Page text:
In film, Subtext floats to the surface of the dialogue much more often, mostly because Hollywood tends to have a very dim view of the intelligence of its audience.

Put an Emotional Pattern in the Obligatory Scene.
These things are tailor-made for film.

Aim toward a Happy Ending.
It's the norm.

Hold the manuscript to under 120 pages in screenplay format.
Most production companies won't look at a first freelance script that's over this magic number and a 100-page maximum would make them happier. A rule before you're famous: Anything beyond 120 pages is death.

Do a detailed outline of scenes before writing the script.
Steve Tesich's attitude toward outlining aside, most screenwriters do this. The next step is often a Treatment [a 20-50 page narrative of the story]. And then finally the screenplay comes third.

Practice answering the question, "So tell me, what's this about?" in one sentence and tag on a comparison to another recent [and financially successful] Hollywood film. If you can't do this easily, or if the mere idea of doing it annoys you, go back to playwriting.

Are you having trouble with your story?
Try placing your scenes on index cards, one card for each scene. Then, lay the cards out on the floor in front of you, and organize the scenes from beginning to end. It's an old screenwriting trick, but it does help many writers work out their story lines.

Fighting through the pain
Being a writer can be discouraging, as there always seems to be more work to do. There are also those days when you believe that everything you've written is a disaster, and you don't know why you started writing in the first place. Patience is a virtue for a reason. You just have to wait it out and keep writing as much as possible. If it's any consolation, we all go through it.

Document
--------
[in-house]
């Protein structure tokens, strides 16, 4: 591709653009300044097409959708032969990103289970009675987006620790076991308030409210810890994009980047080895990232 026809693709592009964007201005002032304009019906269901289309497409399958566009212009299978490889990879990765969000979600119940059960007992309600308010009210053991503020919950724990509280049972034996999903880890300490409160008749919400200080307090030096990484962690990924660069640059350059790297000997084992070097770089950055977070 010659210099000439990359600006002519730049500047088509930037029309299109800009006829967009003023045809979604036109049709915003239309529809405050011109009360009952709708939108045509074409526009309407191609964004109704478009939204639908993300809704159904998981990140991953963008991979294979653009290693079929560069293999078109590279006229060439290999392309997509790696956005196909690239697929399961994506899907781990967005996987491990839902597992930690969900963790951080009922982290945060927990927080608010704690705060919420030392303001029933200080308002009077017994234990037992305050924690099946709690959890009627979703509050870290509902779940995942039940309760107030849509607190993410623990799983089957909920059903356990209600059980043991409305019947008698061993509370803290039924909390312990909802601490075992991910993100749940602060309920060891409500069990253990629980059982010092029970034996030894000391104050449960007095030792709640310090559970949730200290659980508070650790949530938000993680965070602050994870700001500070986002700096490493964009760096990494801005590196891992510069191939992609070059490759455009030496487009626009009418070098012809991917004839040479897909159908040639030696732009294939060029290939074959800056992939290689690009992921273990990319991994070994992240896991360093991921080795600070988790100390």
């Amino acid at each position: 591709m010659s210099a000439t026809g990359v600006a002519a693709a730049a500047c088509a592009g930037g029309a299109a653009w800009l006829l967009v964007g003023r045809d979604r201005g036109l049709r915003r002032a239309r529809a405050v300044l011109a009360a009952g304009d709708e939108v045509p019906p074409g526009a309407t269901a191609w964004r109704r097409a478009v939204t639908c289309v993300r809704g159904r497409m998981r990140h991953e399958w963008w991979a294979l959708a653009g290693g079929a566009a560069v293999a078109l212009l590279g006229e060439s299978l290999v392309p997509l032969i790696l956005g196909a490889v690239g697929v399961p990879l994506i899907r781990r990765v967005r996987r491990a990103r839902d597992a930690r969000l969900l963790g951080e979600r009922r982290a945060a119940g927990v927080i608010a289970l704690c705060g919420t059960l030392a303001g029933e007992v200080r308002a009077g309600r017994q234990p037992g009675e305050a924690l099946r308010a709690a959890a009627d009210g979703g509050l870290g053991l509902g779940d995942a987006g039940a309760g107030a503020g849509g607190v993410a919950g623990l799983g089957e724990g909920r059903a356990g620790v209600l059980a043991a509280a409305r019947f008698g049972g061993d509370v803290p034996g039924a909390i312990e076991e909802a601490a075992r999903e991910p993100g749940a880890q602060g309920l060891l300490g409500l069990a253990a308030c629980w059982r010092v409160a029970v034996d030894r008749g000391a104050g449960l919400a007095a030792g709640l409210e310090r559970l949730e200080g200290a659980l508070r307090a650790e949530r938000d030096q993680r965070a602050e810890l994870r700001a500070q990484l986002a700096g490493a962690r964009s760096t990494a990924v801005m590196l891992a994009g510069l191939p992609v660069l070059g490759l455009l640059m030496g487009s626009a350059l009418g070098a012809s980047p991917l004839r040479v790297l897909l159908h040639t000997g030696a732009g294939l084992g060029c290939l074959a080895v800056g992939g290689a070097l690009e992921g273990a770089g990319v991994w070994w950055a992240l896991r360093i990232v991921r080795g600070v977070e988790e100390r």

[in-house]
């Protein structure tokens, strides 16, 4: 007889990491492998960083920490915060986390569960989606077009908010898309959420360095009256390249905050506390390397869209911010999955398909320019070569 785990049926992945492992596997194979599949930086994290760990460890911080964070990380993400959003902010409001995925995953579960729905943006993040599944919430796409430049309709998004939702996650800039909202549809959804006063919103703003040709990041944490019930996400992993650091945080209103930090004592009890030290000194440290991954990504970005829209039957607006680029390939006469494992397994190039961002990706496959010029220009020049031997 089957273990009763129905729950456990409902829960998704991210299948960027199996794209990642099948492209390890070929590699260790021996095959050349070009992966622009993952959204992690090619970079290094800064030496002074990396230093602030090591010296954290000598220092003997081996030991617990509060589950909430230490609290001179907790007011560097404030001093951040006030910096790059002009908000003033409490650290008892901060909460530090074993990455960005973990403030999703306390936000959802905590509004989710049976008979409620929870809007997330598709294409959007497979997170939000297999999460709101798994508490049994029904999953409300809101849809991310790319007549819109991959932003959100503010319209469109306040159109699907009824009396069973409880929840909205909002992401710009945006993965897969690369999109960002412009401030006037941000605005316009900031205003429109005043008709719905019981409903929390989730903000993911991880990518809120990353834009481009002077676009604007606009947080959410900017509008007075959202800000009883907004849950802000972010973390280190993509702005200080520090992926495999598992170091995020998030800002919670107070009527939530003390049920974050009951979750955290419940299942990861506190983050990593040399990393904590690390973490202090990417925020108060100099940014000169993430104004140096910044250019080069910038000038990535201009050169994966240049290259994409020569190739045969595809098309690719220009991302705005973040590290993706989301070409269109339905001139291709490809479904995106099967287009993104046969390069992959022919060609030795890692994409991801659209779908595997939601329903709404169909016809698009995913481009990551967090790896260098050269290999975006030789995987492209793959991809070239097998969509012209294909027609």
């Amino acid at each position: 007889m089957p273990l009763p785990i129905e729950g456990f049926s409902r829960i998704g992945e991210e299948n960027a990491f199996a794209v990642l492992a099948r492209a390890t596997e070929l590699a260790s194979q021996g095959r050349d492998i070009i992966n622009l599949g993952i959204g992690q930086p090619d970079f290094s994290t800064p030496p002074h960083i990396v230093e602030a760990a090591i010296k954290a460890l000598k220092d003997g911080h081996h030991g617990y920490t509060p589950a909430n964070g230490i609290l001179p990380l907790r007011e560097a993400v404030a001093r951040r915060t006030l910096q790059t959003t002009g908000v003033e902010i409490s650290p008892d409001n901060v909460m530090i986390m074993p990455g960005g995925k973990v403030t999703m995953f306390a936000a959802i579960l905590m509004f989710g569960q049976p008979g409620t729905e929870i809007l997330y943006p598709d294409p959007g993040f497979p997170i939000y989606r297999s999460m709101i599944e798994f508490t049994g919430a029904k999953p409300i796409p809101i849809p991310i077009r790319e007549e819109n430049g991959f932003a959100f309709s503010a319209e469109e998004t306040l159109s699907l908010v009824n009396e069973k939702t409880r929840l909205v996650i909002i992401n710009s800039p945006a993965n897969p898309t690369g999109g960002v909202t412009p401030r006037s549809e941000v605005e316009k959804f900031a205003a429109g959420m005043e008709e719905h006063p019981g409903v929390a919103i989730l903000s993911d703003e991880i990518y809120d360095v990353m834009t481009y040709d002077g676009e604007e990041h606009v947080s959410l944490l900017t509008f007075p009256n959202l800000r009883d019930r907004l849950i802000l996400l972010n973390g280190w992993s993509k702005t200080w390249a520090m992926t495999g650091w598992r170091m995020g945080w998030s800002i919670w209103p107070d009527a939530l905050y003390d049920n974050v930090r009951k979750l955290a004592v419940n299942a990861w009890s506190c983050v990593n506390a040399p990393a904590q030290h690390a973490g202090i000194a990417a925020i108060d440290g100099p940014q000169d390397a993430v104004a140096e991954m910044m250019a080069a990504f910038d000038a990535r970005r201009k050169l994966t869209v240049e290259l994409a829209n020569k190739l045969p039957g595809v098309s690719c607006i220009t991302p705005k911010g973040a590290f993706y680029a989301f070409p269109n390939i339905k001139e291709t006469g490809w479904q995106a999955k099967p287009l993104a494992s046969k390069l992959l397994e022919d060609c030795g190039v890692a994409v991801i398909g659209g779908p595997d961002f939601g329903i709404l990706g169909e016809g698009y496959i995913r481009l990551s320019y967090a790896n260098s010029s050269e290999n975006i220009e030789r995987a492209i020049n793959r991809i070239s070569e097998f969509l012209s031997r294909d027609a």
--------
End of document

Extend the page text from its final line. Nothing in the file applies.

One important character tip
Sometimes, when we're writing a script, we forget that our characters are real people with REAL FLAWS. It's easy to fall into that trap, especially if your main character has to stand for something or fight for a cause. Don't make them goody-goody, or you'll lose the reader. Giving your characters, especially heroes, real flaws in one sure way to make them more human, and thus, people will more readily identify with them.

Finish
It sounds elementary, but it's not. Throughout history, many people have had great ideas, but how many people follow through with them. Make sure you don't let the pitfalls and occasional writer's block stop you from creating your masterpiece.


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Top Screenwriters
Hollywood screenwriters will typically receive 2-3% of a film's total gross as salary.

George Lucas
Movie: Star Wars III
Gross: $848,000,000+
2-3%: $22,000,000+ (aprox)

Bryan Singer
Movie: Superman Returns
Gross: $368,000,000+
2-3%: $9,500,000+ (aprox)

Peter Jackson
Movie: King Kong
Gross: $547,000,000+
2-3%: $14,000,000+ (aprox)

James Cameron
Movie: Titanic
Gross: $1,835,300,000+
2-3%: $46,000,000+ (aprox)

M. Night Shyamalan
Movie: The Sixth Sense
Gross: $661,000,000+
2-3%: $16,500,000+ (aprox)